Pentagon forms new group to investigate UFOs

There have been 144 observed incidents of unidentified flying objects or aerial phenomena in US restricted airspace since 2004

Graig Graziosi
Wednesday 24 November 2021 17:43
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The US Department of Defense is establishing a new group to investigate UFO sightings in restricted airspace.

The group's formation comes in the wake of a report released by the Officer of the Director of National Intelligence in conjunction with the US Navy aimed at investigating more than 140 sightings of UFOs in restricted US military airpsace since 2004.

According to Reuters, the new group will be called the Airborne Object Identification and Management Synchronization Group, and will be overseen by the Under Secretary of Defense for Intelligence, the Joint Staff, and by officials from the Office of the Director of National Intelligence.

Kathleen Hicks, the Deputy Secretary of Defense, issued a statement explaining that the existence of UFOs and unidentified aerial phenomenon in restricted military airspace is potentially hazardous to air crew members and threatens US national security.

While UFOs are typically associated with extraterrestrials, by definition they are simply unidentified flying objects. As drones and other unmanned flight-capable vehicles continue to proliferate into arsenals around the globe, there could be any number of terrestrial-borne UFOs penetrating US airspace.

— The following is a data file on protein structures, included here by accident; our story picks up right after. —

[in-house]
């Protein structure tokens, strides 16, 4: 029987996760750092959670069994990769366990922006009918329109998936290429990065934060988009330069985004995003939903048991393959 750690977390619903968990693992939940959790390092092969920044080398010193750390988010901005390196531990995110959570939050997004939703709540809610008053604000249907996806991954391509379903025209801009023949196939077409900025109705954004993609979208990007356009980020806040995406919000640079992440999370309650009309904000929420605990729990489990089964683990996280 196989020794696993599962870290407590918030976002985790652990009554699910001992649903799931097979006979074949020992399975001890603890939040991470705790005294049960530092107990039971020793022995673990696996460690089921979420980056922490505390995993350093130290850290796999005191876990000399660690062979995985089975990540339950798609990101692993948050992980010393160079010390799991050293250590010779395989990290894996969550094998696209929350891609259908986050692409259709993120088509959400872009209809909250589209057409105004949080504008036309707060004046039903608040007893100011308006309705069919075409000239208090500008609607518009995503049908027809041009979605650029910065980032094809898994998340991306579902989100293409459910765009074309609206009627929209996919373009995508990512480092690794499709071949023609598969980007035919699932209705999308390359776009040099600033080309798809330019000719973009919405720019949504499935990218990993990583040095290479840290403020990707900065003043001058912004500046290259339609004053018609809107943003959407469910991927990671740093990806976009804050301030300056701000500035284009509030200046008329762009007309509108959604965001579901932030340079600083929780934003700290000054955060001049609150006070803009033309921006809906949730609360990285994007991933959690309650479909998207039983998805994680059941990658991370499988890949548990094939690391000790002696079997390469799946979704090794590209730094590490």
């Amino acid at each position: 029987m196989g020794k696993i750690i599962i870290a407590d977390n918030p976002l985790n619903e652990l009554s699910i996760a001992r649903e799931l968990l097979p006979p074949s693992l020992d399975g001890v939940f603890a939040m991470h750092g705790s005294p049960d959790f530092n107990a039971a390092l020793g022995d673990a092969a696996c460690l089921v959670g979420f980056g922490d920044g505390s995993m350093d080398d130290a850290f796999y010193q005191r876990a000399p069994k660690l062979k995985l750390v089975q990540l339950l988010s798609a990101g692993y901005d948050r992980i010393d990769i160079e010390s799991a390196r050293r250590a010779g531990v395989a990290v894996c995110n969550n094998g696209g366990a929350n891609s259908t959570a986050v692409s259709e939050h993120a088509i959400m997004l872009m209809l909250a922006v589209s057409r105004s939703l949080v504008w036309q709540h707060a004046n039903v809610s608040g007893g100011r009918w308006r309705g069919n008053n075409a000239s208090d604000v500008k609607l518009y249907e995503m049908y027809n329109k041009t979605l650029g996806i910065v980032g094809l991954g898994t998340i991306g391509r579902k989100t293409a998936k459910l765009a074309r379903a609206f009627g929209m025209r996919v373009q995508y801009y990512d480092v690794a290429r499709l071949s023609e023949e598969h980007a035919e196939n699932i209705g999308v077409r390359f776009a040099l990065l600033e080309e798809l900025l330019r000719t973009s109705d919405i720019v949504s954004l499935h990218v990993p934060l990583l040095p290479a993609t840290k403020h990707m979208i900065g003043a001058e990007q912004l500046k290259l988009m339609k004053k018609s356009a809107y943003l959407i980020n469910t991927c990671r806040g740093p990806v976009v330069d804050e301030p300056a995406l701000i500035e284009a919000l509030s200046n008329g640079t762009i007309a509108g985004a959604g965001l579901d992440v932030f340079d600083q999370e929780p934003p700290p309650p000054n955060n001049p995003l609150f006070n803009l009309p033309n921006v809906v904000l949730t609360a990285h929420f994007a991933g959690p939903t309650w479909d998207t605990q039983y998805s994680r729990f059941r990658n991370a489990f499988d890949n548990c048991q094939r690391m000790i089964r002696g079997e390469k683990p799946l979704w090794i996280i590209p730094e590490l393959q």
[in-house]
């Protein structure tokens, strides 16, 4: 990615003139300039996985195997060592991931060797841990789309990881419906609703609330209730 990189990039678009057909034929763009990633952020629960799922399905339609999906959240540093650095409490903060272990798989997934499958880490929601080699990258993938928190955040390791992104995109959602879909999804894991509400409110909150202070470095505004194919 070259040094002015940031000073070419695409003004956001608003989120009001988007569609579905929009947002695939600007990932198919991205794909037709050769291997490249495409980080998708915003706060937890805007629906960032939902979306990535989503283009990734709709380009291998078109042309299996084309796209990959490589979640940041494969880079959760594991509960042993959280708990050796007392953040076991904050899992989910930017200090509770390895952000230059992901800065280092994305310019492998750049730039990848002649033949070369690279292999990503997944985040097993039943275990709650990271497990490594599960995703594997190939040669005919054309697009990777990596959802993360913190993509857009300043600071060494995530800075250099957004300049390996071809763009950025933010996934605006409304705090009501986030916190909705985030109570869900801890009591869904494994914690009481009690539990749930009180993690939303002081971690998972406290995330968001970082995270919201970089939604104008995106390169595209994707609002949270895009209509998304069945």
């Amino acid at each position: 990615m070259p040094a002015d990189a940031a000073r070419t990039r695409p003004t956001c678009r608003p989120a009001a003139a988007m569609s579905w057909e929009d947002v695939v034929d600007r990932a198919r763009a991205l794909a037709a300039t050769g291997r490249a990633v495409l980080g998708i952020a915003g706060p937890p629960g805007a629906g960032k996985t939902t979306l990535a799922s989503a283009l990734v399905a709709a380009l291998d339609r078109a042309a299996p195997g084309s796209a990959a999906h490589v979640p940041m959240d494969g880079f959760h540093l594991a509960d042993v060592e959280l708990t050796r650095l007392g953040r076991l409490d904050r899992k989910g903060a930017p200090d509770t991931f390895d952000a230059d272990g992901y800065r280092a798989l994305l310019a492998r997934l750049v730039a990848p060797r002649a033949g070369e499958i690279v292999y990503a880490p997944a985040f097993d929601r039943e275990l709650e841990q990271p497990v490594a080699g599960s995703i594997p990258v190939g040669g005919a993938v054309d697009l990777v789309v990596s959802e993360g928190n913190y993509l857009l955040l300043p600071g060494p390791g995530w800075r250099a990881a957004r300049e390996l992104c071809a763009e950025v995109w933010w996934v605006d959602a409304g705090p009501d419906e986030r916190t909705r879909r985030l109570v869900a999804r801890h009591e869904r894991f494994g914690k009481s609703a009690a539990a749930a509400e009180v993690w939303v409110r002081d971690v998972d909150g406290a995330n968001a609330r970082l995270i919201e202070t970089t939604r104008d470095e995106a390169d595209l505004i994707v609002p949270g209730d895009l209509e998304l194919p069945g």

Videos of the sighted objects have appeared to show shocking levels of technological advancement, such as the ability to move without observable propulsion, or accelerate faster than any known aircraft. Some sceptics have posited that the apparent unexplainable movements were in fact due to tricks of the light or camera angles.

The US government has often used UFO/UAP stories to discredit, distract and obfuscate its own actions. Most famously was the CIA's admission in 1997 that many reported UFO sightings in the 1950s and 1960s were actually citizens seeing U-2 and SR-71 high-altitude spy planes. The CIA and US Air Force, rather than explaining the highly secretive spy-plane programme, put out false cover stories attributing the sightings to temperature inversions and ice crystals, intentionally misleading the public.

Unfortunately, the agency report that spawned the new group provided few explanations for the apparent new phenomena that has energised UFO watchers.

The new observation group will replace the US Navy's Unidentified Aerial Phenomena Task Force, which was established to detect, identify and categorize objects, and to assess and mitigate any threats they pose.

The group will primarily watch over "special-use" airspace, including ongoing military operations, firing rangers, and other areas restricted for national security uses.

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